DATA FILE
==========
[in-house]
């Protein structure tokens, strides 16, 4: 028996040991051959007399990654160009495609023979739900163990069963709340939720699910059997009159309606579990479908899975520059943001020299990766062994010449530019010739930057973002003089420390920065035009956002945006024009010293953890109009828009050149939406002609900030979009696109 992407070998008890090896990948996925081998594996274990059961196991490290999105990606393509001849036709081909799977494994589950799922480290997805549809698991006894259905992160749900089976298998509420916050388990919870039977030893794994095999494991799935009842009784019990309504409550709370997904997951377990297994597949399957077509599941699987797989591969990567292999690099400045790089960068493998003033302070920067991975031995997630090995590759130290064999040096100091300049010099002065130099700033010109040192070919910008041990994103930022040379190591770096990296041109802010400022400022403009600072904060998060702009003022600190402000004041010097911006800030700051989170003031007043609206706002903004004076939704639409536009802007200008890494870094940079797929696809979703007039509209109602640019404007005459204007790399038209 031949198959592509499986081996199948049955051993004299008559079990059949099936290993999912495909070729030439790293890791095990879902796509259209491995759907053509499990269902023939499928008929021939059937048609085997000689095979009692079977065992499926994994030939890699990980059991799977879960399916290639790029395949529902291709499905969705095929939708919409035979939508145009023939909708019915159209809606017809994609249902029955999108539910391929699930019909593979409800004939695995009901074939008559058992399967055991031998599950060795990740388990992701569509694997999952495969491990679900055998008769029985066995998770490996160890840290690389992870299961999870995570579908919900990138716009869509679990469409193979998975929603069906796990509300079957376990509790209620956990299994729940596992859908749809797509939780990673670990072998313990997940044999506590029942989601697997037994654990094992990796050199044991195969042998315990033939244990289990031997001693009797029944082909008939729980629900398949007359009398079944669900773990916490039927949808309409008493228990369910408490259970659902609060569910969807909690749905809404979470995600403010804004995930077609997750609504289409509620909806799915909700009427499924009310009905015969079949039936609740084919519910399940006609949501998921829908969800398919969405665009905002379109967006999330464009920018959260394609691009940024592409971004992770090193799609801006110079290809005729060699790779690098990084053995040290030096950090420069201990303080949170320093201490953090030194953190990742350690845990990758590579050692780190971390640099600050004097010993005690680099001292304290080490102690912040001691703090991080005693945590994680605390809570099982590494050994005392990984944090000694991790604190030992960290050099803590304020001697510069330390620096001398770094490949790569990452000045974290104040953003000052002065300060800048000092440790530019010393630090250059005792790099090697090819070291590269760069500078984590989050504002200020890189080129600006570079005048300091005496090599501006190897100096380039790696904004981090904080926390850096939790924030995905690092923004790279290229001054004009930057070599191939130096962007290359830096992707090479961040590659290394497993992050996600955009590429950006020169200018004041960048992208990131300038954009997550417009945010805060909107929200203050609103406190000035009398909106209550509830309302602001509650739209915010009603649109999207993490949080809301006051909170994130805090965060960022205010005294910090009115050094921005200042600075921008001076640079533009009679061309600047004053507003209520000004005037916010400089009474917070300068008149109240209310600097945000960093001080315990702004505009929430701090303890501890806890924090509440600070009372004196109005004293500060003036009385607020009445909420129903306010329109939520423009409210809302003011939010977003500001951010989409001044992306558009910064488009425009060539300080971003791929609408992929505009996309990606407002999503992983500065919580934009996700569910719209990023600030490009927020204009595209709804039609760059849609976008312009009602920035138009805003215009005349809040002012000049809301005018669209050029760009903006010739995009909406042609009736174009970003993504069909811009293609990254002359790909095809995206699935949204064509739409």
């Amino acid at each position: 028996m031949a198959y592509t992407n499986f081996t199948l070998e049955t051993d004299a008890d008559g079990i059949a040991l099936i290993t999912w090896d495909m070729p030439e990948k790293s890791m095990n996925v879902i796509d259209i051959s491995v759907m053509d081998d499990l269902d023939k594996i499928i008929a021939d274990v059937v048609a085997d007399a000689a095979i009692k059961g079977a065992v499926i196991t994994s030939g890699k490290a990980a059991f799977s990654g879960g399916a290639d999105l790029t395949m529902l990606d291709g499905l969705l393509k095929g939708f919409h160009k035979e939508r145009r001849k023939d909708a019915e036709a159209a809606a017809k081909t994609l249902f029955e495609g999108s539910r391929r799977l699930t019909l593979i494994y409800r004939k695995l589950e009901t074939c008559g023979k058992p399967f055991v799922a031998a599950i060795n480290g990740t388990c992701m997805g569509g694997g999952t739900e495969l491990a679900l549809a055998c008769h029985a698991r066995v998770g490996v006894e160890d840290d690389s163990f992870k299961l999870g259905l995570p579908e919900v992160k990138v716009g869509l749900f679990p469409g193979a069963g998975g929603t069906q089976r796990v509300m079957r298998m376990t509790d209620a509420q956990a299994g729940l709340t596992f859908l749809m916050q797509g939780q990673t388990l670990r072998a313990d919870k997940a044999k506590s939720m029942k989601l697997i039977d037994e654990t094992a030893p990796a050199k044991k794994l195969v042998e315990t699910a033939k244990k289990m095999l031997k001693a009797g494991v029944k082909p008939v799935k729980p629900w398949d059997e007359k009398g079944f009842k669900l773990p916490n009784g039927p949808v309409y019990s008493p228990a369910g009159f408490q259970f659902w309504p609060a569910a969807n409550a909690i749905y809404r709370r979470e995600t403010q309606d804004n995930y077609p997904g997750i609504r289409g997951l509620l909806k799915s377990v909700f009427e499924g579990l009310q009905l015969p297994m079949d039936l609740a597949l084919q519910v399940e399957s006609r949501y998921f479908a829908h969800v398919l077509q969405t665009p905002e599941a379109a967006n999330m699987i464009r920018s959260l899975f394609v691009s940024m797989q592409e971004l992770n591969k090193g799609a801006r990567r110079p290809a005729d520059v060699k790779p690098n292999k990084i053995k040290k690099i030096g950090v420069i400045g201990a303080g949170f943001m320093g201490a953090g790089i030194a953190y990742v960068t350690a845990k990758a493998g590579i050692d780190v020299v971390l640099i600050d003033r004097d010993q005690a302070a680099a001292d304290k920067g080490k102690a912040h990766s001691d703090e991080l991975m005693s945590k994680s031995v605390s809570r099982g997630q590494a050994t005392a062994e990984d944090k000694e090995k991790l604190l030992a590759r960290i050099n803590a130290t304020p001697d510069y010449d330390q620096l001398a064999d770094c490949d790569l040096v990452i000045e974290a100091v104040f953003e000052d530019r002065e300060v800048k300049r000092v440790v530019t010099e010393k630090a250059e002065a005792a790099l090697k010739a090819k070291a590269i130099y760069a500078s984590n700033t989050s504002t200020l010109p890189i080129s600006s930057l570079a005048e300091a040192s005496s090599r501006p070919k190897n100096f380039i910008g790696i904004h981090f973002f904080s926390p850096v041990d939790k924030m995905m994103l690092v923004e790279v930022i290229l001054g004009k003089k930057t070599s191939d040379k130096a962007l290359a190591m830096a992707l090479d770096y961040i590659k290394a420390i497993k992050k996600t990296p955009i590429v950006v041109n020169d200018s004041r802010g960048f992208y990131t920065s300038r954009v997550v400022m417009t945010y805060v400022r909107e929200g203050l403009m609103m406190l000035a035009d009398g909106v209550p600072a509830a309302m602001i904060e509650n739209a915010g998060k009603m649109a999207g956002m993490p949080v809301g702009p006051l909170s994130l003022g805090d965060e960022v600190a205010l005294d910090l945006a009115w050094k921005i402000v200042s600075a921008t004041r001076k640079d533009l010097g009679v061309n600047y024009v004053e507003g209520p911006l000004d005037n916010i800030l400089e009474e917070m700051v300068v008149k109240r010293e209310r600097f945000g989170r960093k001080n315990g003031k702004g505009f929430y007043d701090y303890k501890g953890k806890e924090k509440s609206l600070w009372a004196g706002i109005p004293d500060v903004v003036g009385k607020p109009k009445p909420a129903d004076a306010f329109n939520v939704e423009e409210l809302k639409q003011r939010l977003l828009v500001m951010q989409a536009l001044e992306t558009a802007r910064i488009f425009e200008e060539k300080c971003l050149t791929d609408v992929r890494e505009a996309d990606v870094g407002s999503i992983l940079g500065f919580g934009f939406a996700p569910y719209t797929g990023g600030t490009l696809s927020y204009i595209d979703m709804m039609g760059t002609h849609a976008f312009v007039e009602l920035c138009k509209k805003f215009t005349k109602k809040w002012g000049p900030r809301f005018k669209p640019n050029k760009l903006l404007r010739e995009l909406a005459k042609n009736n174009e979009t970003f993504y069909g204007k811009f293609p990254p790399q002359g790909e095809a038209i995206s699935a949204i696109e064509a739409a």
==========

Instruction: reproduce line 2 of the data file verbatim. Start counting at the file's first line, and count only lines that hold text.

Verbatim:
């Protein structure tokens, strides 16, 4: 028996040991051959007399990654160009495609023979739900163990069963709340939720699910059997009159309606579990479908899975520059943001020299990766062994010449530019010739930057973002003089420390920065035009956002945006024009010293953890109009828009050149939406002609900030979009696109 992407070998008890090896990948996925081998594996274990059961196991490290999105990606393509001849036709081909799977494994589950799922480290997805549809698991006894259905992160749900089976298998509420916050388990919870039977030893794994095999494991799935009842009784019990309504409550709370997904997951377990297994597949399957077509599941699987797989591969990567292999690099400045790089960068493998003033302070920067991975031995997630090995590759130290064999040096100091300049010099002065130099700033010109040192070919910008041990994103930022040379190591770096990296041109802010400022400022403009600072904060998060702009003022600190402000004041010097911006800030700051989170003031007043609206706002903004004076939704639409536009802007200008890494870094940079797929696809979703007039509209109602640019404007005459204007790399038209 031949198959592509499986081996199948049955051993004299008559079990059949099936290993999912495909070729030439790293890791095990879902796509259209491995759907053509499990269902023939499928008929021939059937048609085997000689095979009692079977065992499926994994030939890699990980059991799977879960399916290639790029395949529902291709499905969705095929939708919409035979939508145009023939909708019915159209809606017809994609249902029955999108539910391929699930019909593979409800004939695995009901074939008559058992399967055991031998599950060795990740388990992701569509694997999952495969491990679900055998008769029985066995998770490996160890840290690389992870299961999870995570579908919900990138716009869509679990469409193979998975929603069906796990509300079957376990509790209620956990299994729940596992859908749809797509939780990673670990072998313990997940044999506590029942989601697997037994654990094992990796050199044991195969042998315990033939244990289990031997001693009797029944082909008939729980629900398949007359009398079944669900773990916490039927949808309409008493228990369910408490259970659902609060569910969807909690749905809404979470995600403010804004995930077609997750609504289409509620909806799915909700009427499924009310009905015969079949039936609740084919519910399940006609949501998921829908969800398919969405665009905002379109967006999330464009920018959260394609691009940024592409971004992770090193799609801006110079290809005729060699790779690098990084053995040290030096950090420069201990303080949170320093201490953090030194953190990742350690845990990758590579050692780190971390640099600050004097010993005690680099001292304290080490102690912040001691703090991080005693945590994680605390809570099982590494050994005392990984944090000694991790604190030992960290050099803590304020001697510069330390620096001398770094490949790569990452000045974290104040953003000052002065300060800048000092440790530019010393630090250059005792790099090697090819070291590269760069500078984590989050504002200020890189080129600006570079005048300091005496090599501006190897100096380039790696904004981090904080926390850096939790924030995905690092923004790279290229001054004009930057070599191939130096962007290359830096992707090479961040590659290394497993992050996600955009590429950006020169200018004041960048992208990131300038954009997550417009945010805060909107929200203050609103406190000035009398909106209550509830309302602001509650739209915010009603649109999207993490949080809301006051909170994130805090965060960022205010005294910090009115050094921005200042600075921008001076640079533009009679061309600047004053507003209520000004005037916010400089009474917070300068008149109240209310600097945000960093001080315990702004505009929430701090303890501890806890924090509440600070009372004196109005004293500060003036009385607020009445909420129903306010329109939520423009409210809302003011939010977003500001951010989409001044992306558009910064488009425009060539300080971003791929609408992929505009996309990606407002999503992983500065919580934009996700569910719209990023600030490009927020204009595209709804039609760059849609976008312009009602920035138009805003215009005349809040002012000049809301005018669209050029760009903006010739995009909406042609009736174009970003993504069909811009293609990254002359790909095809995206699935949204064509739409």